Moving around a weight room has caused more injuries than training has, for me.
You can trip, people leave crap strewn about, and as you mentioned it's easy to drop a plate. Shoes won't protect you from a falling 45lb but they'll probably prevent or at least greatly minimize a stubbed toe. Something stupid like that can sideline you for a week. Walking around a squat rack all woozy from heavy lifts is just begging for smacking your foot into something.
Specifically related to moving plates around though, I try to approach heavy plates like I would any serious lift. Keep the plate close to your body, grab it with two hands, and don't get lazy-tough-guy trying to hold two 45's. Take your time. Keep things organized and clean. If you're strength training you have enough time between sets to straighten up the plates.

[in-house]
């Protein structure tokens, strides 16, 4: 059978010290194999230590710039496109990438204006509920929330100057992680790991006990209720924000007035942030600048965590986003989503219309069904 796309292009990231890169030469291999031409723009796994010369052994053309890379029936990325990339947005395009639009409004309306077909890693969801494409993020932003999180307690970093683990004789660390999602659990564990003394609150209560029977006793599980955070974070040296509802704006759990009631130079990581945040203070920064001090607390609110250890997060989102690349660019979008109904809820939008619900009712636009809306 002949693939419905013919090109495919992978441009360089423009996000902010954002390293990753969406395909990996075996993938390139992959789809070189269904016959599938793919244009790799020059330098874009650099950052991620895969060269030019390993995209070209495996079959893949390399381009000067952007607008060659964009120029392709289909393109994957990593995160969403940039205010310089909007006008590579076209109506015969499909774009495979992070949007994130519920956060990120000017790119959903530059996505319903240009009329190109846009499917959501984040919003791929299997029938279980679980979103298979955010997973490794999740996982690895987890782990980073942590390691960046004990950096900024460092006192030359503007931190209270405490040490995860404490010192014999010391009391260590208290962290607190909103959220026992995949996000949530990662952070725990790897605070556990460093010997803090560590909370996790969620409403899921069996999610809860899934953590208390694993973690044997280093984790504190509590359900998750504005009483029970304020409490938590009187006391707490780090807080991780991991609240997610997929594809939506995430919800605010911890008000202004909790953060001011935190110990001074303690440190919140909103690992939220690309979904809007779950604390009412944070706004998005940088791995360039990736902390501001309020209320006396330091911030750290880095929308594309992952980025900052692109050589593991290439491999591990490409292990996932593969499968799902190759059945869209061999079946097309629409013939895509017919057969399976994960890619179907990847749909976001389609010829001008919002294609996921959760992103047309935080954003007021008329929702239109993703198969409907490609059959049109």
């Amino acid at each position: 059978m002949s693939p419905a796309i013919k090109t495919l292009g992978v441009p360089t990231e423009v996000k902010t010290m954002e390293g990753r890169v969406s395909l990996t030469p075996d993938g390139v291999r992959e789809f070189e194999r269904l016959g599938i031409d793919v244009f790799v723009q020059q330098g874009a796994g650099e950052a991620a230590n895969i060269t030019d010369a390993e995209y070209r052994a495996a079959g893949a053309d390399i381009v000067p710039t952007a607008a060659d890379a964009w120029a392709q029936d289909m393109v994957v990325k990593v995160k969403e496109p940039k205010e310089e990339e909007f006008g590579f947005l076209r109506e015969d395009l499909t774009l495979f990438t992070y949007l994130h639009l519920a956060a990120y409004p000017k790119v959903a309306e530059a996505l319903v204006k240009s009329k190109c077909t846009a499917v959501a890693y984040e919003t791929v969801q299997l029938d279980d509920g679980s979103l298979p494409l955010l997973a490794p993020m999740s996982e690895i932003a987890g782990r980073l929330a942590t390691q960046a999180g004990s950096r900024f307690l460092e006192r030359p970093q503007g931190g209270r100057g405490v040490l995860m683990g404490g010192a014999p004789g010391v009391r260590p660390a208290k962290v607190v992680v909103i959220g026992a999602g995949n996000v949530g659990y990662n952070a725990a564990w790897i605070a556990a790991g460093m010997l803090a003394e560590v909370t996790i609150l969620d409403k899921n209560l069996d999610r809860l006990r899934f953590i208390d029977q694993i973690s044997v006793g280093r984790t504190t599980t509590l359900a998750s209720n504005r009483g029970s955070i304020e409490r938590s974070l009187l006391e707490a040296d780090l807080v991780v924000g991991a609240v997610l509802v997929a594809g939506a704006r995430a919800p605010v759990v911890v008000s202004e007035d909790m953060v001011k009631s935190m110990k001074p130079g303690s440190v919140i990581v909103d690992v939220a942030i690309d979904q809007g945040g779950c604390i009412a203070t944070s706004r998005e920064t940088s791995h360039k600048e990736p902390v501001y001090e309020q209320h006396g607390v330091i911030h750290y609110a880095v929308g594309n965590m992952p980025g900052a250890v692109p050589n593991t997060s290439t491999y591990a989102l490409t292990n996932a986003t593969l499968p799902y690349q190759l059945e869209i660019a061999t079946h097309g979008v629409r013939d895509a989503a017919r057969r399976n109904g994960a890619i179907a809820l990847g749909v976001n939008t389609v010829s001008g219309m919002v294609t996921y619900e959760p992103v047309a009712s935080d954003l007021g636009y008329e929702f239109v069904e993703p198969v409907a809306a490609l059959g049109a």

Pro-tip for unloading deadlift plates: use a fractional or 2.5lb tiny plate as a "speed bump", rolling the inner plate onto it, which will lift the outer plates in the air. Repeat for the other side until you're just left with the interior plates (135lb if they're 45's).
It's a good question though. Similar problems develop when people finish squatting then lazily walk back to the pins and lean forward at the waist with ~300lbs on their back, trashing their lower backs. People take the lift seriously, but then revert right back to lazy-dangerous mode.
I actually find stuff like this a side (and real world) benefit to strength training: you learn how to move heavy things around. I tried to pick something up the other day and nudging it around figured it was about ~150lbs, something I would never try to lift unless I had my game face on and was in proper form.